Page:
The entire article by Chabal is available here as well:

https://web.stanford.edu/group/tomzgroup/pmwiki/uploads/1386-Chabal1981_See_pg_84n44.pdf

Basically the colonial state had achieved almost nothing, and there was no sign that the Portuguese were going to invest in its further development the way they had started to invest in those colonies where there was a substantial white settler population (such as Angola).

What is also bizarre, is that he implicitly blames Cabral for any later infighting or missteps taken by his successors (even though Cabral had been assassinated in 1973 and did not choose who his successors would be, nor have any chance to help guide them as to what their policies should be).

The article is filled with specious or misleading arguments like the one about Guinea-Bissau. (The statement about the supportive attitude of the people of the Gold Coast toward Britain during WWII being a sign that colonialism on the Gold Coast was something voluntarily desired or accepted by the people of the Gold Coast was a particularly absurd argument), and it would be a lot of work just to even address it all (I don't intend to).

Some other people have already written some response articles, which one can find online with a search however.
 

pugsville

Ad Honorem
Oct 2010
7,973
#14
Ironic that you would say that, considering that colonialism resulted in the abolition of slavery and the slave trade in various countries, no?
.
I dispute there is is any real direct link between colonialism and the abolition of slavery, there is a far greater link to colonialism and the creation of the mass commercial slave trade.

the people arguing against the slave trade and instrumental in bringing it about where not the same people as advocating and implementing Colonialism.
 

Ighayere

Ad Honorem
Jul 2012
2,469
Benin City, Nigeria
#15
Ironic that you would say that, considering that colonialism resulted in the abolition of slavery and the slave trade in various countries, no?
Colonialism also often resulted in the imposition of forced labor or coerced labor on the native peoples when it was required by the governing officials appointed by the ruling country or when it was requested directly by the settler population from the ruling country.
 
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pugsville

Ad Honorem
Oct 2010
7,973
#17
You judge his work for yourself:

Do Immigrants Import Their Economic Destiny? - Evonomics

For what it's worth, though, in his book Hive Mind, Garett Jones actually does express the hope that eventually all countries in the world will have average IQs comparable to those in East Asia. That doesn't seem like something that a racist would actually wish for.
His work says that smart people should make decisions, that dumb people should have less civic rights. It's racist fascism at it's core.

He's just Stefan Molyneux who can disguise his arguments in a intellectual cover.
 
Feb 2011
6,053
#19
Bad dishonest trash. Colonialism is no more defensible than slavery.
Yes, many of his sources are being used wrongly.
For example:
-He claimed that Guinea-Bissau was "a successful colonial state that had ... initiated sustained gains in life expectancy since bringing the territory under control in 1936".
-His source for this statement was "The Timing and Pace of Health Transitions around the World"
-He claimed that the "successful colonial state" of Guinea-Bissau quadrupled rice production

Problem with the statement:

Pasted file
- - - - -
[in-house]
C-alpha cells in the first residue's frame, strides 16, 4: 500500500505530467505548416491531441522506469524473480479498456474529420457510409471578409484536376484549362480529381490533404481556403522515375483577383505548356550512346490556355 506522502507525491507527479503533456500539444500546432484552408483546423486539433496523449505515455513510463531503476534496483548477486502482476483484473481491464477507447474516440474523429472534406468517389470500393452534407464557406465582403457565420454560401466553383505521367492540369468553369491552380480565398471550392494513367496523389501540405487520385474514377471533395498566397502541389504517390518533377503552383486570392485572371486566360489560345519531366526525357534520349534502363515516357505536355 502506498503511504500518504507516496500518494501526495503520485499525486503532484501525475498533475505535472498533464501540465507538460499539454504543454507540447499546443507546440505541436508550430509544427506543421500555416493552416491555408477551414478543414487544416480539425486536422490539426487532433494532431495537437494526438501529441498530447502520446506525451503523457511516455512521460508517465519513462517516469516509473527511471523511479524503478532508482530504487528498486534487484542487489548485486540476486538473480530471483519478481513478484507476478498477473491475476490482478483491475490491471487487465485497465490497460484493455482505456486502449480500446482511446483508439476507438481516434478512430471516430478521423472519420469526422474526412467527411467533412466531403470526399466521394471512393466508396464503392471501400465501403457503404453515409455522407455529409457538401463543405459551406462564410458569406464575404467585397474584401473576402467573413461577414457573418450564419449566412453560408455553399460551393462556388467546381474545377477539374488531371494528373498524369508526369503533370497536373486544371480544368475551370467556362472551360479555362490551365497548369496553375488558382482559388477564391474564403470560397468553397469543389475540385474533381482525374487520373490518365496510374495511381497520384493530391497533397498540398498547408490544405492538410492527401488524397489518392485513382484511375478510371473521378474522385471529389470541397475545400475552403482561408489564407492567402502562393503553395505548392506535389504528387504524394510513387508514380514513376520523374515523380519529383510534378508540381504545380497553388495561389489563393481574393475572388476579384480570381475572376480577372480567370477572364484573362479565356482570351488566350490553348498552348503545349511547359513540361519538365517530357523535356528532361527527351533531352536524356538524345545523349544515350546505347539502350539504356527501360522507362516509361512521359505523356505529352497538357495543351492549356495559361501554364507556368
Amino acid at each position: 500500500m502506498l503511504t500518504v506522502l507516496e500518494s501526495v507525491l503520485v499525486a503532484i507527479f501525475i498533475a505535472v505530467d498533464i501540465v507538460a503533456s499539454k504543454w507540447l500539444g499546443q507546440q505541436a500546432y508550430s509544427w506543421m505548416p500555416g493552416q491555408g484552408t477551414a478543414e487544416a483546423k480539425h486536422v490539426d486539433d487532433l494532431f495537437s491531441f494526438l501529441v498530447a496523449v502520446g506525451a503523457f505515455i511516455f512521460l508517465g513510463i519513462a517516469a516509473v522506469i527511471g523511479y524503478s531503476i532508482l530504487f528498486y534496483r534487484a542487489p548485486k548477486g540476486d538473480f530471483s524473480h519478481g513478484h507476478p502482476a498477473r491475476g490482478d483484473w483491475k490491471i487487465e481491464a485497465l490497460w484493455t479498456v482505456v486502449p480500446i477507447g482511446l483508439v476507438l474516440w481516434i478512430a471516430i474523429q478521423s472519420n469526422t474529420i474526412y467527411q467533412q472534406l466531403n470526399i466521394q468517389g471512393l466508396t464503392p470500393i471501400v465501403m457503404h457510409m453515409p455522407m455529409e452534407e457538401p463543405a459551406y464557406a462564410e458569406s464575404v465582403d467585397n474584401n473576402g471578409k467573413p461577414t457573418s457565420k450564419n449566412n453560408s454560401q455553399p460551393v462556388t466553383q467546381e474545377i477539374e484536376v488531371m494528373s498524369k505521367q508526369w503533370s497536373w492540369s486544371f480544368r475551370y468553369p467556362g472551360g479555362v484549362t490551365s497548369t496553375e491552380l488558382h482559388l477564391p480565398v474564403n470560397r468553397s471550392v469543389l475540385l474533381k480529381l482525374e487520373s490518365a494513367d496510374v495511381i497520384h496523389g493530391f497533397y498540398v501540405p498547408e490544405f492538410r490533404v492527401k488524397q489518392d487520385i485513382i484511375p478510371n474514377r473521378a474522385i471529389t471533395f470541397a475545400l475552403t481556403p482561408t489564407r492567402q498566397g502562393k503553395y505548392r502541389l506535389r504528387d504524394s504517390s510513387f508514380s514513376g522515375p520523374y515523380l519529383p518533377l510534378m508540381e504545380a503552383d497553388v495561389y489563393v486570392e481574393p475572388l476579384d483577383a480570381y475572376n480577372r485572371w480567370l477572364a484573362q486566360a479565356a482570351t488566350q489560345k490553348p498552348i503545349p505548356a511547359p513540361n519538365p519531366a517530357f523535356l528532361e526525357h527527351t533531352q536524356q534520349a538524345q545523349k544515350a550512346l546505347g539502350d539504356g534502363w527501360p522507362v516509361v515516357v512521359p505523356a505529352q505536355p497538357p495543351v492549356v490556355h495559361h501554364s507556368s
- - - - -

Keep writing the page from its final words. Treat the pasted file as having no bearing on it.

-Portuguese started colonizing the place since the late 15th century. 1936 was only the year when the Portuguese conquered the last batch of islands from the place.
-The source only mentioned Guinea Bissau's life expectancy in Appendix I which said it faced increasing life expectancy in either the 1940s or 1950s and this Appendix I ended in the year 2000. It didn't say anything about whether colonialism caused this: http://u.demog.berkeley.edu/~jrw/Biblio/Eprints/ P-S/riley.2005_timing.pace.health.transitions.pdf
-He left out how the rice produced in Guinea-Bissau was sold at artificially low fixed prices, so Guinea-Bissau had a rice deficit. It was to the benefit of the colonizers, not the colonized. <---This last part is a common pitfall of many apologist arguments, pointing to increased production but leaving out who benefited from it, and who sacrificed the most for this increased production.
 
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Futurist

Ad Honoris
May 2014
13,495
SoCal
#20
Yes, I've looked at some of these responses to Gilley. Some of them make very good points--such as about how the imposition of alien rule on various peoples in the past does not undercut the case in favor of national self-determination. They also appear to show some errors in Gilley's work--which is good considering that it allows us to get a better picture of the situation. Still, there was an error in Sahar Khan's article about decolonization ending the slave trade and slavery; AFAIK, it were colonialists who ended the slave trade and slavery. Plus, Muslims and Africans have a long history of engaging in slavery and it doesn't appear that Europeans can be blamed for this--though obviously Europeans were guilty in regards to engaging in slavery and the slave trade later on.

I can't believe people compare actual colonialism with what China is doing now in Africa. African countries agreed to do business with China, that's their choice. Whether they think the deal is good or not is their choice to make, not the choice of former colonizers who insist that African choices aren't good, that Africans should listen to their former colonizers on who to do business with. If other countries don't like it then feel free to offer African countries a better deal, Africans aren't idiots. Africans don't need former colonizers telling them whether they can pay back their debts, they can do the accounting for themselves. It's their bank, it's their money, it's their country. If it's such a bad deal then former colonizers could simply offer them a better deal, if they truly cared. It's demeaning treating them like children rather than adults. On the other hand these people don't have a choice: